by Alan Yudman
Bruce Springsteen, throughout his career has been seen as the voice of the working man. But in his one man show SPRINGSTEEN ON BROADWAY he admits it is all based on a lie, saying he’s never worked a day in his life. He admits the characters in his songs are people he grew up with, friends and family. But that doesn’t make his voice less authentic. Springsteen, like many great artists is an observer and chronicler. Maybe that’s why the main character in BLINDED BY THE LIGHT connects so intimately with him once he discovers Springsteen’s music.
Javed Khan is not an observer by choice. It is a role life has saddled him as Pakistani living in Britain in the 1980’s. He is not comfortable. He has reason not to be. He has but one close friend, the aspiring musician Matt. Javed is too shy to even ask a girl out. His strict Pakistani family wouldn’t allow it anyhow. His father takes all the money Javed earns in his summer job for the family. Family and following Pakistani tradition are everything to his father. But Javed sees his peers living a modern life and he observes and chronicles that in the form of journals he has kept for 7 years. He writes songs for Matt’s band but they are political, observing the injustices of Margaret Thatcher’s government and the bigotry of the New Fascist movement. Matt wants love songs, but Javed cannot write them honestly.
When Javed is handed two Springsteen tapes (Darkness on the Edge of Town and Born in the U.S.A.) by a Sikh friend he takes them but doesn’t listen to them right away. Later that night, alone in his room Javed begins listening and it awakens something inside of him. It is revelatory. He wonders where this voice has been all his life. Director Gurinder Chadha surrounds Javed with the lyrics from Springsteen’s songs. It is a great visual representation of the moment when you discover a band and fall into the rabbit hole of their music.
That begins a journey of discovery for Javed. Discovery of Springsteen, but also a discovery of what he really wants out of life. He doesn’t want to follow his father’s rules or plans. He becomes the rebel he is hearing about in the music. The movie celebrates that in a couple of set pieces where Javed sings and dances with his friends through the streets of Luton. That theme and style fills about half the movie.
Then,Chadha abandons that in favor a more traditional telling of a family and political drama. Javed rebels and it costs him. Violence erupts when a wedding celebration runs into a march by the British Ne-Nazis. That costs him too when he misses the confrontation that leaves his father bloody because he is off buying tickets to a Springsteen concert.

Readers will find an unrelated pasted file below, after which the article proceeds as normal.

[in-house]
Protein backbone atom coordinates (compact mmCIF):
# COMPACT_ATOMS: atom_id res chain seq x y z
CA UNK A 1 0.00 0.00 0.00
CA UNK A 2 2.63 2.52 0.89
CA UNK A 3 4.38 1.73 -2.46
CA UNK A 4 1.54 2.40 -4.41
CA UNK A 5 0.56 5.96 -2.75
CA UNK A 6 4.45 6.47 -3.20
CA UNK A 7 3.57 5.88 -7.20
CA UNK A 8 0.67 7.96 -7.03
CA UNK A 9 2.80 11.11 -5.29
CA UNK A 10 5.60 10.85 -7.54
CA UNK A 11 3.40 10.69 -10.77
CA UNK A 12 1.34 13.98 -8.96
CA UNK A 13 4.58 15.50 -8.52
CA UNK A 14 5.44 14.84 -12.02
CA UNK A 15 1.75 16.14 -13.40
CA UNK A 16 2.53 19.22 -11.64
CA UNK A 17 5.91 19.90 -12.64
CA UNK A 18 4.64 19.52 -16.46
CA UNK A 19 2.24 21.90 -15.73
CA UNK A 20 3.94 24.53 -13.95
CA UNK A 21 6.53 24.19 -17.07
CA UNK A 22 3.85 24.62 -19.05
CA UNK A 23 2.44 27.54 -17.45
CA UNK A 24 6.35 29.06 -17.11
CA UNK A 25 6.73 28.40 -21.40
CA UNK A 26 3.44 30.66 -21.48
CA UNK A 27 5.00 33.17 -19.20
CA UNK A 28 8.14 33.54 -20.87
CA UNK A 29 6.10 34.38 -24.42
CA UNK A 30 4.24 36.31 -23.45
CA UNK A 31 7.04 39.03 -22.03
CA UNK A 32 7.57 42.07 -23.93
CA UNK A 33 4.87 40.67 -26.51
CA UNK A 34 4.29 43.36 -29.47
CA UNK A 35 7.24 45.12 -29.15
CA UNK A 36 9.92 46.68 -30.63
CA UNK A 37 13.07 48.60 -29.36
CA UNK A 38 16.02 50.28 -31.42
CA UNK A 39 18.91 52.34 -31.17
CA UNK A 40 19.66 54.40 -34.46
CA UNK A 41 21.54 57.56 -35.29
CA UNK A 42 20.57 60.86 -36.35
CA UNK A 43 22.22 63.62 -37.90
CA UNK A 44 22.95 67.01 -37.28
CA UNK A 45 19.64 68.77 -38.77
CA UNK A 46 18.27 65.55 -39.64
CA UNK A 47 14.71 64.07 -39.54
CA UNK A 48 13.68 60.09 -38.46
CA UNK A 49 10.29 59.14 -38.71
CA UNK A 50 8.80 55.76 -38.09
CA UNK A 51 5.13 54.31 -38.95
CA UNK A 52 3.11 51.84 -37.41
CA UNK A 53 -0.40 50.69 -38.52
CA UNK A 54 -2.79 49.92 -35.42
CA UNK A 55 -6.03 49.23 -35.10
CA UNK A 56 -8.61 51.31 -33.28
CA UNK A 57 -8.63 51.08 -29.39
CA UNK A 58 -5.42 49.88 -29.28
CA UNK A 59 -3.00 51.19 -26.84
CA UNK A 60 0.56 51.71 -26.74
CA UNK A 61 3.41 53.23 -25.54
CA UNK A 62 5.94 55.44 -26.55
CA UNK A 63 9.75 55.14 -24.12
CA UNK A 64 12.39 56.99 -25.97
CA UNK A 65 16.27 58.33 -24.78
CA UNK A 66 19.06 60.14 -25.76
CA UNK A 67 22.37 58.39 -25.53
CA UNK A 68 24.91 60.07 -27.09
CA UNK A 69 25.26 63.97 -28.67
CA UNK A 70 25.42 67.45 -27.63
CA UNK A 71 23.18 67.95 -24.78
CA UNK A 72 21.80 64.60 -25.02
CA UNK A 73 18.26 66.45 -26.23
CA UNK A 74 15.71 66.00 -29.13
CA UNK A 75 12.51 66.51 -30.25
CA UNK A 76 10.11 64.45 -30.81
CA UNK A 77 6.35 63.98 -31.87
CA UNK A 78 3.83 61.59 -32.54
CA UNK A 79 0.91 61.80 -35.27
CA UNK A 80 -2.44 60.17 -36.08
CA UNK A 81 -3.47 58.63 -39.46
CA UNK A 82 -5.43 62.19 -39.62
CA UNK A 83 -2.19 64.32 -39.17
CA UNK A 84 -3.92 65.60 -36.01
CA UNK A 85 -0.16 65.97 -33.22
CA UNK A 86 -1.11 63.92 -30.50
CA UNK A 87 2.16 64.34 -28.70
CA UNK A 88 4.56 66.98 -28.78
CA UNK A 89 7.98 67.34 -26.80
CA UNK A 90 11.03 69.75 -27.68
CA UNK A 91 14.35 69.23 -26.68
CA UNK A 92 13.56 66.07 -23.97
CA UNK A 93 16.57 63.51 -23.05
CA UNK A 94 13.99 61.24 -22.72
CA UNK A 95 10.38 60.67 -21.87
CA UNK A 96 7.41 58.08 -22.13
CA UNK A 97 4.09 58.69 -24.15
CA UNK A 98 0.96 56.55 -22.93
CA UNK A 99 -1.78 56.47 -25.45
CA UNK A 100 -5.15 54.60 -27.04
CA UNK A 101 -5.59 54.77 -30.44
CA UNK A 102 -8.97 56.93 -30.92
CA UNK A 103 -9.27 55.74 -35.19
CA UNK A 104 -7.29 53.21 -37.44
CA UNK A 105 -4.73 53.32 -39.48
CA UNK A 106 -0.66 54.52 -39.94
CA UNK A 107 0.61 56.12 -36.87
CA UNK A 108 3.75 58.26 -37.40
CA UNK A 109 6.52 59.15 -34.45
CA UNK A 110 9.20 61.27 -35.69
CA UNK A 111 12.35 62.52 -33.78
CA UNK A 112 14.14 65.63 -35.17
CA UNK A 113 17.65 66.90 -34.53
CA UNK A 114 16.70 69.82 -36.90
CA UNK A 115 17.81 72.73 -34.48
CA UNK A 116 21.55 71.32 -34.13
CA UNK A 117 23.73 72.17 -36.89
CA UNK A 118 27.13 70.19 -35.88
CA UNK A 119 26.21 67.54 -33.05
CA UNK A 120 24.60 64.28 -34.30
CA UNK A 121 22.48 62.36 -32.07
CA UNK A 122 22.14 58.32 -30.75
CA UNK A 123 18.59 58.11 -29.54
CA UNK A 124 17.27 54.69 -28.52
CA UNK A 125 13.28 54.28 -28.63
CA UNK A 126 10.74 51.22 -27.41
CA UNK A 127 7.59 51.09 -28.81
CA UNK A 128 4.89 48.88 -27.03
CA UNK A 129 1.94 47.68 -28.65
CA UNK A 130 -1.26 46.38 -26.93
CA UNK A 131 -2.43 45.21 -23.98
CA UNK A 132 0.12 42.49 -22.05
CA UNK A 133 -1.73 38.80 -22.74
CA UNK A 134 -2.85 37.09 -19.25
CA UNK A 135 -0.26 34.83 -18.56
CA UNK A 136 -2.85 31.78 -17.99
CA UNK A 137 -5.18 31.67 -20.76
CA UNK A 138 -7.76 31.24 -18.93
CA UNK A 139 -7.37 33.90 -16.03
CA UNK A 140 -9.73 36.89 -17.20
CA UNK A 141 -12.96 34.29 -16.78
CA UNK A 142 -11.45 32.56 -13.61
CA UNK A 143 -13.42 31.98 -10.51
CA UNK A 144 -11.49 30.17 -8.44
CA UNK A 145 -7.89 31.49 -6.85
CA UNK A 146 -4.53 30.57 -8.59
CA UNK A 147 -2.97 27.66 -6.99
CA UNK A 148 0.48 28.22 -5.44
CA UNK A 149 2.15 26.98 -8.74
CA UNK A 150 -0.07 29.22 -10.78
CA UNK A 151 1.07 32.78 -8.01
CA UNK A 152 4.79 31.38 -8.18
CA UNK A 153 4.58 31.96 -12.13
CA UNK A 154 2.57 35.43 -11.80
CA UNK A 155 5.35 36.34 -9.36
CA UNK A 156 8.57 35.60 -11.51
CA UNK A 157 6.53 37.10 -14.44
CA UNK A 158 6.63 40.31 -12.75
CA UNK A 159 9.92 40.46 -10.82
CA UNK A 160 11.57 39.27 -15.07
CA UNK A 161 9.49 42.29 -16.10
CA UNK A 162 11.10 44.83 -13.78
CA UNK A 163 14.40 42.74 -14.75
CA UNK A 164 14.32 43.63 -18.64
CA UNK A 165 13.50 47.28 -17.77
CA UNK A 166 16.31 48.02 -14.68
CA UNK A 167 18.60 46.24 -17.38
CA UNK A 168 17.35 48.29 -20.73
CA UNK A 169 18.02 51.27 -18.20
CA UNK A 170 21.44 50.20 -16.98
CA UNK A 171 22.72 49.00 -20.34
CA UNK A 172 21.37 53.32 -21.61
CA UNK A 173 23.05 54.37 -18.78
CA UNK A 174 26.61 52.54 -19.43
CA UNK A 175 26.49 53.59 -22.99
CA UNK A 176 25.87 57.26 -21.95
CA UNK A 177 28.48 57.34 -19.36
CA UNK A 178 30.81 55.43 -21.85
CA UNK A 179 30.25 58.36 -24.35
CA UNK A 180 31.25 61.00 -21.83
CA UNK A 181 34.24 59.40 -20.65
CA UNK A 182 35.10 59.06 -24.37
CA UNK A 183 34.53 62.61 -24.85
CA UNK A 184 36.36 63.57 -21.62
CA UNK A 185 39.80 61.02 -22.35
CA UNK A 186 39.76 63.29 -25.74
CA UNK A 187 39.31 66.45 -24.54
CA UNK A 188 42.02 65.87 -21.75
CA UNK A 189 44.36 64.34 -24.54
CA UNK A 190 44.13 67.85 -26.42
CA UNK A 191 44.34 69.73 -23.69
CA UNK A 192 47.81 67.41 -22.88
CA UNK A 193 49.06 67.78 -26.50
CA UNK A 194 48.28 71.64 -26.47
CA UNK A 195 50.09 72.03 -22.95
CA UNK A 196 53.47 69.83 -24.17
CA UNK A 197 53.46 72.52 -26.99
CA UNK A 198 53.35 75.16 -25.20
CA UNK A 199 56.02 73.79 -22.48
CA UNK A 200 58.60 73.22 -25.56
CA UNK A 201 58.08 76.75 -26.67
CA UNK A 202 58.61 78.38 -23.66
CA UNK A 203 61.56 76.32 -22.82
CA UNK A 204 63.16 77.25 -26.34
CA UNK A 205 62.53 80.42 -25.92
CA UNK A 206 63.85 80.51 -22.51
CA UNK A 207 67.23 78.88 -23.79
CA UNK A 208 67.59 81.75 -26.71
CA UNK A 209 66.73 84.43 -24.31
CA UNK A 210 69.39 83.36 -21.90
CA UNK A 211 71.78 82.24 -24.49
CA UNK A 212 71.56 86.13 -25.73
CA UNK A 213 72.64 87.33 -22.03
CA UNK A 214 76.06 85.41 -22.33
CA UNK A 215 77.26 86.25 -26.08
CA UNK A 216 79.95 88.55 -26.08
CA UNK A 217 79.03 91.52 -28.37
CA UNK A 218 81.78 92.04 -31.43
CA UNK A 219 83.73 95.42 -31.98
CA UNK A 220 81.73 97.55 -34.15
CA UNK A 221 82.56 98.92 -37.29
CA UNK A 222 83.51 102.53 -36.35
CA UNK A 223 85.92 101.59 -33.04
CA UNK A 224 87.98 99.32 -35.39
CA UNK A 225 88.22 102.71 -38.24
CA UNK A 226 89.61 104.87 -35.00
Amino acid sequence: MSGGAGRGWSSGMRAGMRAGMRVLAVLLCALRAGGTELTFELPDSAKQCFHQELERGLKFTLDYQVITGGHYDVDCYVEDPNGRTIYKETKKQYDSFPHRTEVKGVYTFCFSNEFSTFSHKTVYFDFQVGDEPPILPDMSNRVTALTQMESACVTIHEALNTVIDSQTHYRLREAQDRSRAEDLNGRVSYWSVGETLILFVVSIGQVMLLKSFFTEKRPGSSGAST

That shift in tone of the movie feels real and necessary, but it also means the film is inconsistent. The first half feels a little corny and that makes the seriousness of the latter half a bit jarring. There is once sequence where Javed wins a writing contest and flies to Monmouth College in New Jersey for a conference. That is very close to Springsteen’s home town, so he visits a bunch of locations that are iconic in Springsteen lore. It is weird and fells like fan service that is dropped into the movie. Didn’t work at all.
The characters are all thoughtful and well drawn. Javed’s internal conflict is obvious even if it is a bit of a movie trope about rebelliousness. His father isn’t simply an authoritarian figure. He feels like he’s failing his family when he loses his factory job and cannot pay for Javed’s sister’s wedding. Matt is a caricature of ‘80’s Brit-pop, complete with the hair and clothes (think Flock of Seagulls), but he is hurt when his tastes are questioned. Javed’s younger sister seems like the good daughter, but secrets away with friends to cut school and go to a “daytimer” (a party where they literally let down their hair). That is what saves this movie from being ridiculous. You care about the characters, what they want and how they are going to get it.
I am a huge Springsteen fan. I have seen him in concert 10 times, yet that is nothing compared to some of his rabid fans. I would show up for any movie that features his music. The fact that this is based on the real life of Safraz Manzoor made it all the more interesting to me. While it mostly works, there are stylistic choices that take you out of the story. This could have been much better. Bruce sings in The River, “is a dream alive that don’t come true, or is it something worse”. This is a dream that came true, yet it doesn’t feel fully alive. And that is something worse.